Synthetic Biology aims to design and manufacture biologically-based devices and systems that do not already exist in the natural world, including the re-design and fabrication of existing biological systems. The Centre for Synthetic Biology and Innovation was established at Imperial College in January 2009 with a grant of around £5m from the UK’s Engineering and Physical Sciences Research Council. Synthetic Biology has as its objective the re-engineering organisms to develop new biological parts, devices, and systems or to redesign existing systems found in nature – for example in the creation of new microorganisms designed for bioremediation to clear pollutants from water supplies, or the engineering of rice or other foodstuffs so that they incorporate specific dietary components such as vitamins, seemed, at that time, to offer countless opportunities for industrial development, harnessing the power of newfound techniques of genetic manipulation to make organism do things that they otherwise would not. However it was immediately clear that such bioengineered organisms may pose risks if released into the environment, some of which were already being imagined in science fiction books.
For these reasons, there was a strong push to incorporate an understanding of potential social and ethical issues ‘upstream’, in the early stages of scientific research and development. The Centre was thus founded on a partnership that had already been formed with social scientists at the BIOS Centre at the LSE, and colleagues from the BIOS centre, including doctoral students funded from the EPRC and related grants, were ‘embedded’ within the synthetic biology research labs at Imperial, and worked closely with the researchers from the early stages. For example, one of the aims of synthetic biology was to create and standardise the tools and devices to make biology easier to engineer and this raised concerns that it could increase the risk of misuse for biowarfare or bioterrorism and this issue was the subject of a number of international workshops and debates organized by BIOS researchers in CSynBI and led to an ongoing concern in BIOS with issues of biosecurity, bioweapons and biosurveillance. A second major focus of work at that time was the attempt to develop biosensors countries that were robust and easy to use in different environments, for example to identify the presence of pathogens in hospital environments or pathogens in food or water supplies in developing countries. BIOS researchers in CSynbI carried out research on the development of synthetic biology in a number of countries, including Japan and China, and worked with the Royal Society on the challenges of international governance of synthetic biology, and collaborated in a number of international workshops and symposia involving the Royal Society and the Royal Academy of Engineering in the UK and their counterparts in the USA and China.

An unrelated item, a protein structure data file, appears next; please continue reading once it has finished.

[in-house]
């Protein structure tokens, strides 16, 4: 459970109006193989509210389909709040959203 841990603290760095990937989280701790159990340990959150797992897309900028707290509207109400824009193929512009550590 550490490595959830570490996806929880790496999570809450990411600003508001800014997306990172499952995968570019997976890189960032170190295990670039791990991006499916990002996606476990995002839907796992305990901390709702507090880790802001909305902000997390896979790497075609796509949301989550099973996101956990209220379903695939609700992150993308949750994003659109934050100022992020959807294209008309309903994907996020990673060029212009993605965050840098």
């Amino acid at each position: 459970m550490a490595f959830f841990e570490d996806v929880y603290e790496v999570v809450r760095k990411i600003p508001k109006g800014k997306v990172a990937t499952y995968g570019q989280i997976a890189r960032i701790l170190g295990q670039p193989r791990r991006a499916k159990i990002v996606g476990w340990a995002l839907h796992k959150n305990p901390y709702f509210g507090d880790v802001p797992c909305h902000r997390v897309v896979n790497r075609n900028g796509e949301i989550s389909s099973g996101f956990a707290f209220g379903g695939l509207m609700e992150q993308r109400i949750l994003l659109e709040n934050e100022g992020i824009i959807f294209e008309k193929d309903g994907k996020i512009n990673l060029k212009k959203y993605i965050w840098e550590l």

CSynBI was one of the earliest experiments in the UK with what became known as ‘upstream social engagement’, in which social and ethical issues were to shape the actual research strategies and objectives of an emerging technology, rather than being called upon at a late stage to address social and ethical implications, as had been the case in the ELSI (Ethical, Legal and Social Implications) programmes that grew up around the Human Genome Project. CSynBI ran until the end of 2014, when it became part of a larger consortium of UK Synthetic Biology centres at five British universities (Imperial College, Cambridge, Edinburgh, Kings and Newcastle) known as ‘the Flowers Consortium’ after the name of the Flowers building at Imperial College in London in which the strategy was developed, and the BIOS group remained engaged in this work for a further five years working on issues of responsible innovation, translation and commercialization producing working papers, training masters students in synthetic biology and researching actual and potential social, political and ethical issues in the development and commercialization of synthetic biology.